What you recall are impressions; we have the facts. We called the tune.
The secret police of your childhood were older and wiser than you, bigger
than you. Call back the sound of their voices. Boom. Boom. Boom.

Nobody sent you away. That was an extra holiday, with people
you seemed to like. They were firm, there was nothing to fear.
There was none but yourself to blame if it ended in tears.

What does it matter now? No, no, nobody left the skidmarks of sin
on your soul and laid you wide open for Hell. You were loved.
Always. We did what was best. We remember your childhood well.


May 27: Book to Read, Dirty and Tired and Wounded, Heroes

Billy was put to bed and tied down, and given a shot of morphine.  Another American volunteered to watch over him.  This volunteer was Edgar Derby, the high school teacher who would be shot to death in Dresden.  So it goes.

Derby sat on a three-legged stool.  He was given a book to read.  The book was The Red Badge of Courrage, by Stephen Crane.  Derby had read it before.  Now he read it again while Billy Pilgrim entered a morphine paradise.

Sitting in a prisoner of war camp, next to Billy Pilgrim, who is now quietly having a nervous breakdown in a morphine cloud, Edgar Derby is given The Red Badge of Courage to preoccupy himself.  Of course, I would think it would be hard to take your mind off war by reading a book about war.

Of course, Stephen Crane's book is about a young man who is struggling with an impulse to flee from battle, desert his regiment, and run for peace and safety.  At one point in the story, that's exactly what Henry, the main character, does.  Eventually, he returns and marches into battle as a flag bearer.  I'll never forget the last few paragraphs of the book:

It rained. The procession of weary soldiers became a bedraggled train, despondent and muttering, marching with churning effort in a trough of liquid brown mud under a low, wretched sky. Yet the youth smiled, for he saw that the world was a world for him, though many discovered it to be made of oaths and walking sticks. He had rid himself of the red sickness of battle. The sultry nightmare was in the past. He had been an animal blistered and sweating in the heat and pain of war. He turned now with a lover's thirst to images of tranquil skies, fresh meadows, cool brooks, an existence of soft and eternal peace.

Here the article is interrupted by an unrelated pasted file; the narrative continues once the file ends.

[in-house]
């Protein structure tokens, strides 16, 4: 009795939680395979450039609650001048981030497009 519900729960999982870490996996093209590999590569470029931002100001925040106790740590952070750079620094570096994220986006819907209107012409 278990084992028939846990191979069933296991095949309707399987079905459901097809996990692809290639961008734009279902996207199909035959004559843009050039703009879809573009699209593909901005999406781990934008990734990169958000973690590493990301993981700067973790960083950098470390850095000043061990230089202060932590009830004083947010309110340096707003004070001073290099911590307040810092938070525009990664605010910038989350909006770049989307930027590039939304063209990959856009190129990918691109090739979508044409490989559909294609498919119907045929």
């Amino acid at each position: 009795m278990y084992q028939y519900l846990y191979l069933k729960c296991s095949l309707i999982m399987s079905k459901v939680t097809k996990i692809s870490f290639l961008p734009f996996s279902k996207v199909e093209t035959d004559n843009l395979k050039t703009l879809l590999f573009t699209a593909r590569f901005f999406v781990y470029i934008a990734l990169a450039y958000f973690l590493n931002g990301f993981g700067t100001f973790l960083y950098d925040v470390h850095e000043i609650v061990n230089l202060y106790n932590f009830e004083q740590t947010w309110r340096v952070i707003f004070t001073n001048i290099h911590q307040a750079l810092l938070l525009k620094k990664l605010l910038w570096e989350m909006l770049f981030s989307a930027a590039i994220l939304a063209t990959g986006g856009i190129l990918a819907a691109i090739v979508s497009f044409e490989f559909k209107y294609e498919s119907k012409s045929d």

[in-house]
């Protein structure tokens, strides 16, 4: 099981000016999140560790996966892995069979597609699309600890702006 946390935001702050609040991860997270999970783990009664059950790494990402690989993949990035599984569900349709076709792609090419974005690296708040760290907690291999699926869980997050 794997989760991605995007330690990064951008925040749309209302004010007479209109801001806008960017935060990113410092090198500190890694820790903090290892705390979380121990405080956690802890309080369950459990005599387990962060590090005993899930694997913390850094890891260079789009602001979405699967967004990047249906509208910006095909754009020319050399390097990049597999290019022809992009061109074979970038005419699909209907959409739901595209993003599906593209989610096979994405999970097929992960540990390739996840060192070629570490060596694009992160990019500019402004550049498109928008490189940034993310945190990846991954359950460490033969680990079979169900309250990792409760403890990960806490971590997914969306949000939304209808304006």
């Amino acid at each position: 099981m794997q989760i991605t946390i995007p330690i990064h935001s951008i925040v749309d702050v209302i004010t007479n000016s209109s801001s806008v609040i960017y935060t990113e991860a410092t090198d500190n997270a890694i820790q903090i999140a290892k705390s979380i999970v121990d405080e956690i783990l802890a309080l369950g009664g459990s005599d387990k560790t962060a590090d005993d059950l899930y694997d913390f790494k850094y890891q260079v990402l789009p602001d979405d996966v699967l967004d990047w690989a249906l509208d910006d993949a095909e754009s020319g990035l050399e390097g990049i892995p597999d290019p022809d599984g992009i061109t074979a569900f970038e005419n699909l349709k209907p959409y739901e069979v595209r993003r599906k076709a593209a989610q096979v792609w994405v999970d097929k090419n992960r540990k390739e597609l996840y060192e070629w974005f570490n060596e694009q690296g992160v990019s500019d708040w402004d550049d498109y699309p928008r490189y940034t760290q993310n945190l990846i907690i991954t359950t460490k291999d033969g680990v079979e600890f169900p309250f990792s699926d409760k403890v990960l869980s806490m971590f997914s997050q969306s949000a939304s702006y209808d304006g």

Over the river a golden ray of sun came through the hosts of leaden rain clouds.
It's not a pretty picture.  Union and captured soldiers marching along, dirty and tired and wounded.  Crane, just like Vonnegut, does not glorify war in any way.  It's brutal and terrifying, and everyone involved yearns for one thing--"tranquil skies, fresh meadows, cool brooks, and existence of soft and eternal peace."  Crane wrote about the American Civil War.  Vonnegut is writing about World War II.  Nobody would argue with the fact that both of these wars were fought for just and noble purposes.  Yet, there is still blood and pain and loss.  Brothers and fathers and sons and daughters and mothers and sisters never returning home.

That is the reality of armed conflict.  Terror and grief.  I'm not saying that sometimes there aren't justifiable reasons for war.  Slavery.  Genocide.  Incredible violations of human rights.  Threats to world peace.  And there are brave men and women from countries all over the world who have or will endure the red sickness of battle for people they will never know.  That is an amazing thing.

As I said last night, I am not a fan of nationalism.  I believe in peace and acceptance and compassion.  Always.  But I am also amazed by people who are willing to put their lives on the line for others.  Police officers.  Firefighters.  Soldiers.  Missionaries.  These people are true heroes in my eyes.  As it says in John 15:13, "Greater love has no one than this, that someone lay down his life for his friends."

Saint Marty is thankful for these heroes today.


Friday, May 26, 2017

May 26: Old Saying, Carol Ann Duffy, "History"

There's an old saying that if you don't know history, you are bound to repeat it.  Something like that.

I believe that statement is true.  It's true for people, for countries, for the whole human race.  We need to learn from our mistakes.  Wars that we've fought.  Genocides.  Slavery.  Famine.  Drought.  Poverty.  Climate change.  We need to learn from all of the things that humanity has wrought on this little chunk of rock we call home.

If we don't learn, we will kill each other.

'Nuff said from Saint Marty tonight.

History

by:  Carol Ann Duffy

She woke up old at last, alone,
bones in a bed, not a tooth
in her head, half dead, shuffled
and limped downstairs
in the rag of her nightdress,
smelling of pee.

Slurped tea, stared
at her hand- twigs, stained gloves-
wheezed and coughed, pulled on
the coat that hung from a hook
on the door, lay on the sofa,
dozed, snored.

She was History.
She'd seen them ease him down
from the Cross, his mother gasping
for breath, as though his death
was a difficult birth, the soldiers spitting,
spears in the earth;

been there
when the fisherman swore he was back
from the dead; seen the basilicas rise
in Jerusalem, Constantinople, Sicily; watched
for a hundred years as the air of Rome
turned into stone;

witnessed the wars,
the bloody crusades, knew them by date